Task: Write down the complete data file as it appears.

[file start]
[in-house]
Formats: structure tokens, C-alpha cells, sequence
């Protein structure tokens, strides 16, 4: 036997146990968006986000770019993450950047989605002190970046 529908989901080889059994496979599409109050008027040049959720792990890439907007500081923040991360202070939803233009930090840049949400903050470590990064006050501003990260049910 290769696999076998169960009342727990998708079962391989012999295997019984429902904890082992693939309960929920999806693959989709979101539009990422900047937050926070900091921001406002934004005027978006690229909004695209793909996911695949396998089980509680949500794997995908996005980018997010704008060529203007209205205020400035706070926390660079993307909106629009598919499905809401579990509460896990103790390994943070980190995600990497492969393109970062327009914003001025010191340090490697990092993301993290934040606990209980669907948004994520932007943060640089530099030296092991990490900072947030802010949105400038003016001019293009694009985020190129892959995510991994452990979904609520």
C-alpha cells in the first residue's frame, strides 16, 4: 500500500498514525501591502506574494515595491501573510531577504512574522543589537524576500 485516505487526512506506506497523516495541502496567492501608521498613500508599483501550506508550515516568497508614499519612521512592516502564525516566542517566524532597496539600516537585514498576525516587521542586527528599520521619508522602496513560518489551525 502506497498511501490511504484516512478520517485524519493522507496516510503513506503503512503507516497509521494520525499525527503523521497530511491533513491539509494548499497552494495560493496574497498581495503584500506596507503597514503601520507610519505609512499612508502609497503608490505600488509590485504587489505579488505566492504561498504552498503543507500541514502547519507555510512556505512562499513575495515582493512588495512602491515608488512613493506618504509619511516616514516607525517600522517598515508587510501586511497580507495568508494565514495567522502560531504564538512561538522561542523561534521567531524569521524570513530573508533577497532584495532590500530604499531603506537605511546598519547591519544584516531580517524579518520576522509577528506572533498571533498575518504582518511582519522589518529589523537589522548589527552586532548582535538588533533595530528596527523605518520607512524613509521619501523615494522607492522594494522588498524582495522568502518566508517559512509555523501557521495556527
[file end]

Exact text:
[in-house]
Formats: structure tokens, C-alpha cells, sequence
């Protein structure tokens, strides 16, 4: 036997146990968006986000770019993450950047989605002190970046 529908989901080889059994496979599409109050008027040049959720792990890439907007500081923040991360202070939803233009930090840049949400903050470590990064006050501003990260049910 290769696999076998169960009342727990998708079962391989012999295997019984429902904890082992693939309960929920999806693959989709979101539009990422900047937050926070900091921001406002934004005027978006690229909004695209793909996911695949396998089980509680949500794997995908996005980018997010704008060529203007209205205020400035706070926390660079993307909106629009598919499905809401579990509460896990103790390994943070980190995600990497492969393109970062327009914003001025010191340090490697990092993301993290934040606990209980669907948004994520932007943060640089530099030296092991990490900072947030802010949105400038003016001019293009694009985020190129892959995510991994452990979904609520």
C-alpha cells in the first residue's frame, strides 16, 4: 500500500498514525501591502506574494515595491501573510531577504512574522543589537524576500 485516505487526512506506506497523516495541502496567492501608521498613500508599483501550506508550515516568497508614499519612521512592516502564525516566542517566524532597496539600516537585514498576525516587521542586527528599520521619508522602496513560518489551525 502506497498511501490511504484516512478520517485524519493522507496516510503513506503503512503507516497509521494520525499525527503523521497530511491533513491539509494548499497552494495560493496574497498581495503584500506596507503597514503601520507610519505609512499612508502609497503608490505600488509590485504587489505579488505566492504561498504552498503543507500541514502547519507555510512556505512562499513575495515582493512588495512602491515608488512613493506618504509619511516616514516607525517600522517598515508587510501586511497580507495568508494565514495567522502560531504564538512561538522561542523561534521567531524569521524570513530573508533577497532584495532590500530604499531603506537605511546598519547591519544584516531580517524579518520576522509577528506572533498571533498575518504582518511582519522589518529589523537589522548589527552586532548582535538588533533595530528596527523605518520607512524613509521619501523615494522607492522594494522588498524582495522568502518566508517559512509555523501557521495556527